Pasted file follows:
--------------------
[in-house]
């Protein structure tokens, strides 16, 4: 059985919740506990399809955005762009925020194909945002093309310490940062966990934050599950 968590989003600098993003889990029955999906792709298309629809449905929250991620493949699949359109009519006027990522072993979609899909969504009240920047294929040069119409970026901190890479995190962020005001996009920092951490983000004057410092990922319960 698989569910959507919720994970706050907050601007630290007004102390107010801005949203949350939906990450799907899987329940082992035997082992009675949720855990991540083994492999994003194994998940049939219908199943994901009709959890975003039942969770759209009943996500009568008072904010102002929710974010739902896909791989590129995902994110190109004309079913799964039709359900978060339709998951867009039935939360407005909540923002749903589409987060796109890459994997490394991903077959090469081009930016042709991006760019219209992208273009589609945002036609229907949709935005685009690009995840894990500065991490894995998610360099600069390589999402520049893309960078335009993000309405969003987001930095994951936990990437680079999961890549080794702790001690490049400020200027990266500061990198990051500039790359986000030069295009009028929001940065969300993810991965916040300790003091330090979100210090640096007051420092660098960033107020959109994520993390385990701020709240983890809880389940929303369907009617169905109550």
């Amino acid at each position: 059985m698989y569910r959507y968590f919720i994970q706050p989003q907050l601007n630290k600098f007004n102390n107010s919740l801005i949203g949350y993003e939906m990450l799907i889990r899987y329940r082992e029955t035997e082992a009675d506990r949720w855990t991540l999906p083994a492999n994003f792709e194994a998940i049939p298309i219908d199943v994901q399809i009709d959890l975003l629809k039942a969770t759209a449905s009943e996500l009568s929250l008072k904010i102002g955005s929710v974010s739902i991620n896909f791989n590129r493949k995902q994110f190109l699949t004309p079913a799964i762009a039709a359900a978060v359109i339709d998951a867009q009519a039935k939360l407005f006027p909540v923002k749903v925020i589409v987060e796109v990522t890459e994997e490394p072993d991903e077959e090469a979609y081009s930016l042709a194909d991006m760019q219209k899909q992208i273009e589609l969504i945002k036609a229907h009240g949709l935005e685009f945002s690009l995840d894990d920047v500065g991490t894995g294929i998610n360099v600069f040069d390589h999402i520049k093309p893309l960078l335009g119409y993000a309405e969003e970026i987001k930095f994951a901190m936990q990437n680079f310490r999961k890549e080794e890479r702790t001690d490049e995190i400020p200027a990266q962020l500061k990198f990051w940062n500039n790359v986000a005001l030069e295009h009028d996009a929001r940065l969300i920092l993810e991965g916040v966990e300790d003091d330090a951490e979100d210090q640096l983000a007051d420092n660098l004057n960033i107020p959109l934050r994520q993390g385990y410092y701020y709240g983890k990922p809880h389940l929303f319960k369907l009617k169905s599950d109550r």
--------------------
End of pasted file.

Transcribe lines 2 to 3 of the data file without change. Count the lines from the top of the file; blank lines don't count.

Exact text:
């Protein structure tokens, strides 16, 4: 059985919740506990399809955005762009925020194909945002093309310490940062966990934050599950 968590989003600098993003889990029955999906792709298309629809449905929250991620493949699949359109009519006027990522072993979609899909969504009240920047294929040069119409970026901190890479995190962020005001996009920092951490983000004057410092990922319960 698989569910959507919720994970706050907050601007630290007004102390107010801005949203949350939906990450799907899987329940082992035997082992009675949720855990991540083994492999994003194994998940049939219908199943994901009709959890975003039942969770759209009943996500009568008072904010102002929710974010739902896909791989590129995902994110190109004309079913799964039709359900978060339709998951867009039935939360407005909540923002749903589409987060796109890459994997490394991903077959090469081009930016042709991006760019219209992208273009589609945002036609229907949709935005685009690009995840894990500065991490894995998610360099600069390589999402520049893309960078335009993000309405969003987001930095994951936990990437680079999961890549080794702790001690490049400020200027990266500061990198990051500039790359986000030069295009009028929001940065969300993810991965916040300790003091330090979100210090640096007051420092660098960033107020959109994520993390385990701020709240983890809880389940929303369907009617169905109550």
């Amino acid at each position: 059985m698989y569910r959507y968590f919720i994970q706050p989003q907050l601007n630290k600098f007004n102390n107010s919740l801005i949203g949350y993003e939906m990450l799907i889990r899987y329940r082992e029955t035997e082992a009675d506990r949720w855990t991540l999906p083994a492999n994003f792709e194994a998940i049939p298309i219908d199943v994901q399809i009709d959890l975003l629809k039942a969770t759209a449905s009943e996500l009568s929250l008072k904010i102002g955005s929710v974010s739902i991620n896909f791989n590129r493949k995902q994110f190109l699949t004309p079913a799964i762009a039709a359900a978060v359109i339709d998951a867009q009519a039935k939360l407005f006027p909540v923002k749903v925020i589409v987060e796109v990522t890459e994997e490394p072993d991903e077959e090469a979609y081009s930016l042709a194909d991006m760019q219209k899909q992208i273009e589609l969504i945002k036609a229907h009240g949709l935005e685009f945002s690009l995840d894990d920047v500065g991490t894995g294929i998610n360099v600069f040069d390589h999402i520049k093309p893309l960078l335009g119409y993000a309405e969003e970026i987001k930095f994951a901190m936990q990437n680079f310490r999961k890549e080794e890479r702790t001690d490049e995190i400020p200027a990266q962020l500061k990198f990051w940062n500039n790359v986000a005001l030069e295009h009028d996009a929001r940065l969300i920092l993810e991965g916040v966990e300790d003091d330090a951490e979100d210090q640096l983000a007051d420092n660098l004057n960033i107020p959109l934050r994520q993390g385990y410092y701020y709240g983890k990922p809880h389940l929303f319960k369907l009617k169905s599950d109550r």